Last week we attended the annual conference of the Association for Student Conduct Administration (ASCA) to learn what institutions can expect when addressing campus sexual misconduct in 2016. We noted three observations for the coming year:
1. Further legislation and guidance is still on the horizon
While Congress may not pass any legislation this year due to the 2016 election, institutions can expect more action from state governments and the federal Department of Education's Office for Civil Rights. Don't be surprised if we see further regulations regarding reporting requirements, campus climate surveys, and prevention initiatives in 2016. And don't discount federal legislative action—2017 isn’t that far down the road.
2. Institutions will continue to experience heightened scrutiny and pressure
Members of the campus community, prospective students and their families, and the general public will continue to show intense interest in how institutions are addressing sexual misconduct on campus. Conference attendees shared the questions they've received from prospective students, families, and student activists about campus safety, resources, and processes. Particularly when it comes to sharing information about campus climate survey data, the public is keen to learn more about sexual misconduct and what the institution is doing to address it on campus.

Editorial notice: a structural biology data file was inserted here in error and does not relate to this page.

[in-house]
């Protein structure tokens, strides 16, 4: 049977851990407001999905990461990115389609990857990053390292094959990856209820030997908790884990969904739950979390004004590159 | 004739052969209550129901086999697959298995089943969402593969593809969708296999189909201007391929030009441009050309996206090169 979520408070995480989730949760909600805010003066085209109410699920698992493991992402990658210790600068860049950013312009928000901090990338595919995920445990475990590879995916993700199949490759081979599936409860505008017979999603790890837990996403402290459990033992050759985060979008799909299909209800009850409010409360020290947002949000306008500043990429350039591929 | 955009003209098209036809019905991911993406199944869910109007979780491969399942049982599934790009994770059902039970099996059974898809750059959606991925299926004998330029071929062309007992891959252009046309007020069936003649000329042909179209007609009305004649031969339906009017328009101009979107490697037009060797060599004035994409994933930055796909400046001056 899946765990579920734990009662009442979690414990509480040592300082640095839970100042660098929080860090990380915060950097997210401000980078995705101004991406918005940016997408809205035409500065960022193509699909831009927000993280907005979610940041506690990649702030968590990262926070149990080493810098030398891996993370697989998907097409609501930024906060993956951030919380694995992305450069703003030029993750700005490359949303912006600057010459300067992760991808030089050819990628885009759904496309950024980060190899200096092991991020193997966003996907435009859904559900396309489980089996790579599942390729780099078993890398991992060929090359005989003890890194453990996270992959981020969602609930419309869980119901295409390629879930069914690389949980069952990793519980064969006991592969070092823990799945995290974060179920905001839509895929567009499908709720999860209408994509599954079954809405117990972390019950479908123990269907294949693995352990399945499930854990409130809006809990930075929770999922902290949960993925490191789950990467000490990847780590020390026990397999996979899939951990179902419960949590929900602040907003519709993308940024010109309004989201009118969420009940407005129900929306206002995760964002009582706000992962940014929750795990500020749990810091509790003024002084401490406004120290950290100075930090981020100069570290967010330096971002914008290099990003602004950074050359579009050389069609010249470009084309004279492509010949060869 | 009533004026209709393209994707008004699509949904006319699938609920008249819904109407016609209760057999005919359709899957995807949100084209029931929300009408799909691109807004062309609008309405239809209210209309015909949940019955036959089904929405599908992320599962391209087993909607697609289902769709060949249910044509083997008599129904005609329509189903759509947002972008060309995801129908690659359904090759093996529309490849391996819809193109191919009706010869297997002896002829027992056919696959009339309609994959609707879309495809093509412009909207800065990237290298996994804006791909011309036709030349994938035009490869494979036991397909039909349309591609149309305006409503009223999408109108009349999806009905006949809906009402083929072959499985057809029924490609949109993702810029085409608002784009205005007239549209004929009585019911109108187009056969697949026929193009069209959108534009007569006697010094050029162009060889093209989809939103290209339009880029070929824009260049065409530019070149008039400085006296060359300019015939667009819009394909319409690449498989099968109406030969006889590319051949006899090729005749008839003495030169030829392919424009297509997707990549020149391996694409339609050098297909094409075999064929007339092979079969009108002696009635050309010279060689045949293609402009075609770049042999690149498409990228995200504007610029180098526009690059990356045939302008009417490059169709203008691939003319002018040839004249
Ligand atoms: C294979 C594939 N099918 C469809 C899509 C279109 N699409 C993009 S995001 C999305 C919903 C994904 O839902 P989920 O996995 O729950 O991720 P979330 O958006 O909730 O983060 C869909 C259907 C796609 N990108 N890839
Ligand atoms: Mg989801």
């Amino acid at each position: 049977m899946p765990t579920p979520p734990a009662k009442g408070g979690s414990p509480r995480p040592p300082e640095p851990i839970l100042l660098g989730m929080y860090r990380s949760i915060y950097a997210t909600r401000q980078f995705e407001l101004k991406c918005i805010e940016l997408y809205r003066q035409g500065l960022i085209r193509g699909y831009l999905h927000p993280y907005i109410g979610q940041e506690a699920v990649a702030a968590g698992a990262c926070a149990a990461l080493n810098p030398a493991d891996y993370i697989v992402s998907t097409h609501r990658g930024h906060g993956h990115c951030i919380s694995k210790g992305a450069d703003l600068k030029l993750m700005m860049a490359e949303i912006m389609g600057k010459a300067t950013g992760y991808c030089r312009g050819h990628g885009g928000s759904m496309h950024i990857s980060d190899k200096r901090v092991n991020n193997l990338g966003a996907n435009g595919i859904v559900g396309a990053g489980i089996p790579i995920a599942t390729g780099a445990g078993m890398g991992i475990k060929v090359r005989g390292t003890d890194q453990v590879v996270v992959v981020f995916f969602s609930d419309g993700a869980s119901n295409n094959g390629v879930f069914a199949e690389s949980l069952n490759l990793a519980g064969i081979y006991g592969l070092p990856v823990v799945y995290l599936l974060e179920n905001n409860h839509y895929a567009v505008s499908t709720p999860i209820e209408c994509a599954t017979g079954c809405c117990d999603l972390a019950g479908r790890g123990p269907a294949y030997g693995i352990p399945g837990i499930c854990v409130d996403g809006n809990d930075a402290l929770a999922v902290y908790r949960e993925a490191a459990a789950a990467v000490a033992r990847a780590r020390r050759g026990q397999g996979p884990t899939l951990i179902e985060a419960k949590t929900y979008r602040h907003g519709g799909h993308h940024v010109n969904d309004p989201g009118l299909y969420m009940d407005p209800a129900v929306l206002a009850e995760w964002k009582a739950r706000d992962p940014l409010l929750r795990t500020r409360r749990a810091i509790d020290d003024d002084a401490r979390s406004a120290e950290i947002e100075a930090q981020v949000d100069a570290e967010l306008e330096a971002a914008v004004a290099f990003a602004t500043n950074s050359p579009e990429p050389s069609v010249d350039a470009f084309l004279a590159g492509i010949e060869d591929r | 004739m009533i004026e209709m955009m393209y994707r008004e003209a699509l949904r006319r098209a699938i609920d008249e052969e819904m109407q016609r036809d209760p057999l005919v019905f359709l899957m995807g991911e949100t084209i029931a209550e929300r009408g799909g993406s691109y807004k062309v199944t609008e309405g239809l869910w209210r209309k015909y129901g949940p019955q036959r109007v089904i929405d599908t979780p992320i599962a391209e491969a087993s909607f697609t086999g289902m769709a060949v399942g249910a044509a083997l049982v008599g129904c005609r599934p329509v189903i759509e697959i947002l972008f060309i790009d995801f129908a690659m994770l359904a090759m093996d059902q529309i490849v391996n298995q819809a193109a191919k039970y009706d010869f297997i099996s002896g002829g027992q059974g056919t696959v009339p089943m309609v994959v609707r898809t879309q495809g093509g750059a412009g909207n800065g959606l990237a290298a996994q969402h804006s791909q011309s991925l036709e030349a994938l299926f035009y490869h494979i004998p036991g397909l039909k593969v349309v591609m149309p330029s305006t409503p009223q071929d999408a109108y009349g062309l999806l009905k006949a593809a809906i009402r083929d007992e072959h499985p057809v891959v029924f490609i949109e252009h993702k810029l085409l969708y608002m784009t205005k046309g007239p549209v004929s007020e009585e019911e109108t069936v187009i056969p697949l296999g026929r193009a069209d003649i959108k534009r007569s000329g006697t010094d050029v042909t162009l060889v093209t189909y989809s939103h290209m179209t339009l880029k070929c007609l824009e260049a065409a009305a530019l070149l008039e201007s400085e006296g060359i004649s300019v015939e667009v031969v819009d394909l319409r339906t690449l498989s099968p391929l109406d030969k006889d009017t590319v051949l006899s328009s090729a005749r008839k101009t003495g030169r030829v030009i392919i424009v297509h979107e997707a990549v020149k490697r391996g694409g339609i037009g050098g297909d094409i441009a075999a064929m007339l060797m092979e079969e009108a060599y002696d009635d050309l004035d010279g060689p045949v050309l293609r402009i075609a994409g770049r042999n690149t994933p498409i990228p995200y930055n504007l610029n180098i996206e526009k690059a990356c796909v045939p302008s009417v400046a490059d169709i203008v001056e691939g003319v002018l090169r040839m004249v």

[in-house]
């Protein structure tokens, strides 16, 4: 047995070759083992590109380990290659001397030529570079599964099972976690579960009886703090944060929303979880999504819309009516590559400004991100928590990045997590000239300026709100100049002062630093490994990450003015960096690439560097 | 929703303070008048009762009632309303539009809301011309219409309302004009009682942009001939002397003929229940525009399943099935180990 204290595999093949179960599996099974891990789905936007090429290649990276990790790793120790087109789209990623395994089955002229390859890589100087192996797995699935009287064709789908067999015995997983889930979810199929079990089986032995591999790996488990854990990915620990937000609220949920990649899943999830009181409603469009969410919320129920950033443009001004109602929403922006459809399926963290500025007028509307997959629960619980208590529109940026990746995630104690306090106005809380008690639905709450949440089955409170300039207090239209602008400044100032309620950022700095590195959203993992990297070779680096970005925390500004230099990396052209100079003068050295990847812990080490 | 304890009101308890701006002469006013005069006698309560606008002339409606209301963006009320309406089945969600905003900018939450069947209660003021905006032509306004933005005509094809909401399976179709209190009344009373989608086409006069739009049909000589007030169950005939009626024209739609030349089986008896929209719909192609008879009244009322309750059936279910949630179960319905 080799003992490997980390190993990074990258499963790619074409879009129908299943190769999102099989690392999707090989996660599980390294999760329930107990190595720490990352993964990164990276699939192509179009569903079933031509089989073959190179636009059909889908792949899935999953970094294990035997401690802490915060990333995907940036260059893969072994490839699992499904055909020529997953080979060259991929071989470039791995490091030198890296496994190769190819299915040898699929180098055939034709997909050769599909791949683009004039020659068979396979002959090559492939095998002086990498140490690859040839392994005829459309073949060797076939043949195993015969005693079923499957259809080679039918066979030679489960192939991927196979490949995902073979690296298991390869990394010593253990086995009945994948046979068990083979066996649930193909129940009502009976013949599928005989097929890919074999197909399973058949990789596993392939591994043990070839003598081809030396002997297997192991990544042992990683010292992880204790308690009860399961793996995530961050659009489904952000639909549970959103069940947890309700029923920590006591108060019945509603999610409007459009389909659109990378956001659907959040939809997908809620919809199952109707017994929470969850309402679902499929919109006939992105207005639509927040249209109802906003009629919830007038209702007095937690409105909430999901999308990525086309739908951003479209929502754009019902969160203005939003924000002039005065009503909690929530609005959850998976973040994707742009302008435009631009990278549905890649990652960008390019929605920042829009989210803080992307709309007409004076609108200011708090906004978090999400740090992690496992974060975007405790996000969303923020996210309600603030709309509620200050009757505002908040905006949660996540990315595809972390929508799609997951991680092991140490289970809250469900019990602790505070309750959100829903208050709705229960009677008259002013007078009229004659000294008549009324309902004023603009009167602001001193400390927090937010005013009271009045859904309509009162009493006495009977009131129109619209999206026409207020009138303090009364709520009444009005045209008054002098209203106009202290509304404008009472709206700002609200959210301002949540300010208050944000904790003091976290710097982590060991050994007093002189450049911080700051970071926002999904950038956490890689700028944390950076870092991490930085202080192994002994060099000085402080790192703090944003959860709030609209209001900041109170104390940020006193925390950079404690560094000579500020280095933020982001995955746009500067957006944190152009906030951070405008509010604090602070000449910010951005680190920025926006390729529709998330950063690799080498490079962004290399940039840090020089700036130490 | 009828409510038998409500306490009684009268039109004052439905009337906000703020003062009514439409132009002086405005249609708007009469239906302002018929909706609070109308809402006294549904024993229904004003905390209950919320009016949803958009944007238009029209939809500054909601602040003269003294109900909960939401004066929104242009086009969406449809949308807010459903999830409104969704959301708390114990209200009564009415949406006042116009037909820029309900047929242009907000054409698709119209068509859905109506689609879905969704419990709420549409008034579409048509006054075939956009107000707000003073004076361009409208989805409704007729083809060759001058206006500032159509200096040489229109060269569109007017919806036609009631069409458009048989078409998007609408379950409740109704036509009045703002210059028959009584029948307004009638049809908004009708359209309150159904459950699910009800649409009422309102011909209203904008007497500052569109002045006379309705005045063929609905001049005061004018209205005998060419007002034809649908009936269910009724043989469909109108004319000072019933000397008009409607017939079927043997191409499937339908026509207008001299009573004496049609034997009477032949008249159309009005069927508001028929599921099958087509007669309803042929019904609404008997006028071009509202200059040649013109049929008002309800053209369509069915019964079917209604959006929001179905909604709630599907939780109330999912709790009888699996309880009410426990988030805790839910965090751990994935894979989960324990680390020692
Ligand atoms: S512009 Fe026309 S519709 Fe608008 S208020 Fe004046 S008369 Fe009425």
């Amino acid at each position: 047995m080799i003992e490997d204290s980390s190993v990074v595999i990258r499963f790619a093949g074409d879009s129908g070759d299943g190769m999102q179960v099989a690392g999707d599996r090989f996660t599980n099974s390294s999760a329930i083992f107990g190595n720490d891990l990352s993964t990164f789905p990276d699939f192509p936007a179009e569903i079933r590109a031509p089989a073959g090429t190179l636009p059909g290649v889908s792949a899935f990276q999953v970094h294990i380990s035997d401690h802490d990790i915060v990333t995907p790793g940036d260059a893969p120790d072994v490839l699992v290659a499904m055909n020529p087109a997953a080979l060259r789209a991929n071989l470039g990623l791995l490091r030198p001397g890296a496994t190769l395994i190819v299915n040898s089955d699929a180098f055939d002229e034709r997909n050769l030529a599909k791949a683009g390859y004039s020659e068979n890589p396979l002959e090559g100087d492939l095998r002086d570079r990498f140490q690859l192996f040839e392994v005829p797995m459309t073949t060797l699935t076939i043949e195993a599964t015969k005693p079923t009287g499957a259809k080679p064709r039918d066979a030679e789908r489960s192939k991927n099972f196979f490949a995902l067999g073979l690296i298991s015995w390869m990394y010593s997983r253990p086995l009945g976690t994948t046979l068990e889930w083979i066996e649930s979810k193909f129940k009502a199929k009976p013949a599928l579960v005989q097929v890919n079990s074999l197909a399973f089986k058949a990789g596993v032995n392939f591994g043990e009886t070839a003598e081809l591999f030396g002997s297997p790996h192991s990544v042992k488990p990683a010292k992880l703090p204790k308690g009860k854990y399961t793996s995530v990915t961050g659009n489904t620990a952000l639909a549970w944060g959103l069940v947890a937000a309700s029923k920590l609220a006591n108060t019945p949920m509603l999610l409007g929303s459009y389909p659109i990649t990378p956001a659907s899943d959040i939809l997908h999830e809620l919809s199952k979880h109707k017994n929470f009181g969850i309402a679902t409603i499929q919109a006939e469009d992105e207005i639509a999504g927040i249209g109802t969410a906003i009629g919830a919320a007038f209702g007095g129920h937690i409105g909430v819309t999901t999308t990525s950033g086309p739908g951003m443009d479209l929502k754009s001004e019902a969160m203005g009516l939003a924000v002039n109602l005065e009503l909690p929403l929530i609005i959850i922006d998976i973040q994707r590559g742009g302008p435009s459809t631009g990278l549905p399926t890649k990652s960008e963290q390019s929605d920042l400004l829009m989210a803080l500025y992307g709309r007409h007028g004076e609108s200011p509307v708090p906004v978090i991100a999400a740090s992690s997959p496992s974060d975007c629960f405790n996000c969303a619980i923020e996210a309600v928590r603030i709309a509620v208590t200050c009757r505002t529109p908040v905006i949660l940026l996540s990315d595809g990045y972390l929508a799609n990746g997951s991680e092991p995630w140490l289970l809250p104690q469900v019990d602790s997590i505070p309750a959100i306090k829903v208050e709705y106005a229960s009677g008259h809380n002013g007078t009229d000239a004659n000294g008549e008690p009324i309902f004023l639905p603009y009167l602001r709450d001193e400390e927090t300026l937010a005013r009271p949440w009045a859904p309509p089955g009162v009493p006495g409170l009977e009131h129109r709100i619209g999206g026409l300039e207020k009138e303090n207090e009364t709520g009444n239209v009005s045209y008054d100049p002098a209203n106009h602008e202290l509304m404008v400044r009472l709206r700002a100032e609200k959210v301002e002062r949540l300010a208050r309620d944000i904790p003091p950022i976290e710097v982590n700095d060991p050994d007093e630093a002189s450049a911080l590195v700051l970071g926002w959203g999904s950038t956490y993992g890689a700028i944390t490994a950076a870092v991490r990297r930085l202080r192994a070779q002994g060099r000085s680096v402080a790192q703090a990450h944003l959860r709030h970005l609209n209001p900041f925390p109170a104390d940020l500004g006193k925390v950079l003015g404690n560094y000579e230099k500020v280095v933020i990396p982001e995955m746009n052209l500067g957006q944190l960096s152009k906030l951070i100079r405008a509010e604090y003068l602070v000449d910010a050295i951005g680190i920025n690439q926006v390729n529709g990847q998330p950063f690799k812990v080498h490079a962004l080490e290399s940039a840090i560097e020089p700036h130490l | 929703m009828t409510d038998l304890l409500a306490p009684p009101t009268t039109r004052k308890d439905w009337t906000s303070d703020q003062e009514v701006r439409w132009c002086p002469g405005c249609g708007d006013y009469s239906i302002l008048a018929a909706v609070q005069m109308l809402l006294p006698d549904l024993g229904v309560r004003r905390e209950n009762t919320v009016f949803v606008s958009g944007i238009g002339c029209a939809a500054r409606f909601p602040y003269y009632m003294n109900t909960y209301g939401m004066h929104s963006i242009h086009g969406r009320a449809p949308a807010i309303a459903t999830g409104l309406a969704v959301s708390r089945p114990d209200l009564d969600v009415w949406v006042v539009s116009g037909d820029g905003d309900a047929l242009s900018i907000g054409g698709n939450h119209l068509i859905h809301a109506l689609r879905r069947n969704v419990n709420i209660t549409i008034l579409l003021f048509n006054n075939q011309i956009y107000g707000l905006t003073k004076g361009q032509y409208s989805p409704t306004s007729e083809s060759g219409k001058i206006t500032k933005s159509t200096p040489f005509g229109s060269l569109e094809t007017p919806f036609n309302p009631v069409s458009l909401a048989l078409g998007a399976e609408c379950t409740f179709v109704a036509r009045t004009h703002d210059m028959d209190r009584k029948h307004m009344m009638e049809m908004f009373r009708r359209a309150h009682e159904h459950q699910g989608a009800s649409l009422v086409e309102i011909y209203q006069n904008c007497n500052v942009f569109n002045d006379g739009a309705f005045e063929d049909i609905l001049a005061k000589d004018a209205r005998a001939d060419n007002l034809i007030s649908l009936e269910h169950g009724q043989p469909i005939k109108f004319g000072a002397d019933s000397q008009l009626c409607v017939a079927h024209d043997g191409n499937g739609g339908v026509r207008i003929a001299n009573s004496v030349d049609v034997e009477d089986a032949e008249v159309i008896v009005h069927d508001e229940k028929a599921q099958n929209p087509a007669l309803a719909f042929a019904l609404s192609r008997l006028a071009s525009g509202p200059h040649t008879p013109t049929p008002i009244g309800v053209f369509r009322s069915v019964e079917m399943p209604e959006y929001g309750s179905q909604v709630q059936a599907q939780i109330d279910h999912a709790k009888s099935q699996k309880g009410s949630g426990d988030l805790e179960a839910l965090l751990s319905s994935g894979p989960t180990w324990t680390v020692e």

3. Climate surveys remain a centerpiece of the conversation about campus sexual misconduct
In 2015, many institutions conducted a campus climate survey. Annual climate surveys are an important part of an institution's response to sexual misconduct, particularly because of their ability to provide year-over-year data about the issue. Across 2016, institutions should expect continued pressure to survey students, share data about the issue on campus, and use survey data to improve campus prevention and response strategies.
We recently gathered feedback from the more than 30 institutions who piloted the EAB Campus Climate Survey in 2015 to hear their reflections on the survey process and hear their top "lessons learned," including:
- Developing a plan to share survey findings
- Sharing dedicated content with specific populations
- Using findings to target education and resources on campus
To learn more about the top lessons from the survey pilot, watch our on-demand webconference
Further guidance for the road ahead
The Student Affairs Forum offers a range of resources—including best-practice research, tools, and a climate survey—to help student affairs leaders address sexual misconduct on their campuses. Speak with an expert to learn more about the support we provide.
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